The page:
MSU offense seeks to escape paucity-of-points phase

Matt Charboneau
The Detroit News
Michigan State quarterback Brian Lewerke

East Lansing — Mark Dantonio hears it all the time. So does Dave Warner.

Just score more points. Simple enough, right? Run that play where Michigan State scores a touchdown.

Sure, those are the complaints of sometimes frustrated fans, but it’s reality these days for No. 16 Michigan State, a team that has leaned on its defense as it has scored 18 points or fewer in four of its last five games.

For the Spartans’ head coach and co-offensive coordinator, the reality is a daily challenge. Getting a team that is young all over — from quarterback to receiver to offensive line — to consistently score points as the defense is putting it into position to win on a weekly basis has been difficult.

“The head coach comes in there says, ‘Hey, score some points,’” Dantonio said. “It's like I keep saying, run that play over again, when that guy catches that post, runs for a touchdown.”

There so much more to it, though, and the biggest challenge to this point for Michigan State, which heads to Northwestern on Saturday, is putting it all together.


“I do not think we played our best football game yet as a team,” Dantonio said. “Brian Lewerke has not been on fully. We've not run the ball fully. We've not gone through a game where everything is going right for us. We need to have one of those football games as we get here in the second half of the season.

“It would be great to have this one and the next one and the next one. But we're always trying to score points.”

In the last four wins, Michigan State scored 17 in two of the wins and 14 in another. The 30-27 victory at Minnesota was the only exception. Through that stretch, the consistency has lacked. The Spartans ran well against Michigan and Minnesota but were held to less than 100 yards against Iowa and Indiana.

And the passing game has lacked any real punch. Some of it was weather, but Lewerke has had his struggles while the receivers have had trouble at times creating separation.

“The defense has played pretty much well every single game,” Lewerke said. “The offense just needs to step it up. We realize that on the offensive side of the ball.

“After last week, it wasn't the greatest performance by me, so I want to try to show that I'm progressing with the game of football. I'm trying to learn and trying to do my best.”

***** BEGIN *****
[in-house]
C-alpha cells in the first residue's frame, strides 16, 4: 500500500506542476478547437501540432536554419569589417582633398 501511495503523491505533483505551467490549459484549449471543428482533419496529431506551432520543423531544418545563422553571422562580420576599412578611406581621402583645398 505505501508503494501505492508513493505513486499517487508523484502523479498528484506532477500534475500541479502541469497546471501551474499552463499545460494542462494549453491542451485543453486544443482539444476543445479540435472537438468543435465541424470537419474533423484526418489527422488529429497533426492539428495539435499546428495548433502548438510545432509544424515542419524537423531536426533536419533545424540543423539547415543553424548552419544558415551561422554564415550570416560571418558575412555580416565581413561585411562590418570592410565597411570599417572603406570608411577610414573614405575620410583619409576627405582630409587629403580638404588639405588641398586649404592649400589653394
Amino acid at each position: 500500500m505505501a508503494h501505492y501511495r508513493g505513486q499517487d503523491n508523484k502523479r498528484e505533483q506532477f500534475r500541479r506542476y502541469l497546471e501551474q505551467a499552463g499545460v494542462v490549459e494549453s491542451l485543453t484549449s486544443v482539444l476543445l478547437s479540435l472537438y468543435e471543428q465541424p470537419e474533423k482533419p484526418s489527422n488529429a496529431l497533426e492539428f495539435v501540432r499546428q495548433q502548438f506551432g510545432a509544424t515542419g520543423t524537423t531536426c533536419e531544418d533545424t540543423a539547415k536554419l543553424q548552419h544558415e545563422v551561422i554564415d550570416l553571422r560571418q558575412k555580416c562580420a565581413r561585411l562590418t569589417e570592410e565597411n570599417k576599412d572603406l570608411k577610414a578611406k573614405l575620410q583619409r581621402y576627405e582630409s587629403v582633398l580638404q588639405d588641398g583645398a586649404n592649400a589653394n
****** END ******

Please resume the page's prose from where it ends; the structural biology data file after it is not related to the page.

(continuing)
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Lewerke is seventh in the Big Ten in passing yards a game (194.6) and fifth in passing efficiency (129.4). But he understands there’s more room for improvement.

He has run the ball well, but as teams get used to that, the key will be to become a reliable threat through the air.

“The big thing for Brian right now is that the legs are always good,” Warner said. “The thing we need from Brian is for his pass game progression be a little bit more disciplined as far as going through his reads and not missing any open receivers and then after he goes through that process, then take off.”

If that happens at the same point the running game gets going, the Spartans could see an offensive explosion like they did in 2013. That season, the nonconference portion of the schedule was filled mostly with similar offensive frustrations. In Game 5, at the start of Big Ten play, Connor Cook and Jeremy Langford took off and so did the offense.

Whether something similar is in store remains to be seen, but the formula will remain the same — Michigan State will attempt to run the ball well and develop everything from there.

“When you establish the run game, I think that brings everything into place,” Warner said. “It helps your play-action pass, your drop-back pass. It helps you maintain possession. It doesn’t put you in third-and-long situations. It just helps everything we try and do as an offense.”

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To this point it’s led to underwhelming numbers. The Spartan are fourth in the Big Ten in rushing but are seventh in total offense, ninth in passing, 12th in scoring and 11th in red zone efficiency, scoring 15 touchdowns and kicking five field goal in 25 trips into the red zone.

“I think the productivity is there, when you look at some of the averages and things of that nature or what's the efficiency,” Dantonio said. “Some of the efficiency is there. But then something will happen like, we'll bobble the snap or we'll snap the ball over our head, or something happens, we take a negative yardage play, and all of a sudden you're sitting back there third and eight rather than third and three.

“But I don't think there's any question that as we go forward we want to score more. Just want to win. Bottom line is can we score one more point than they do.”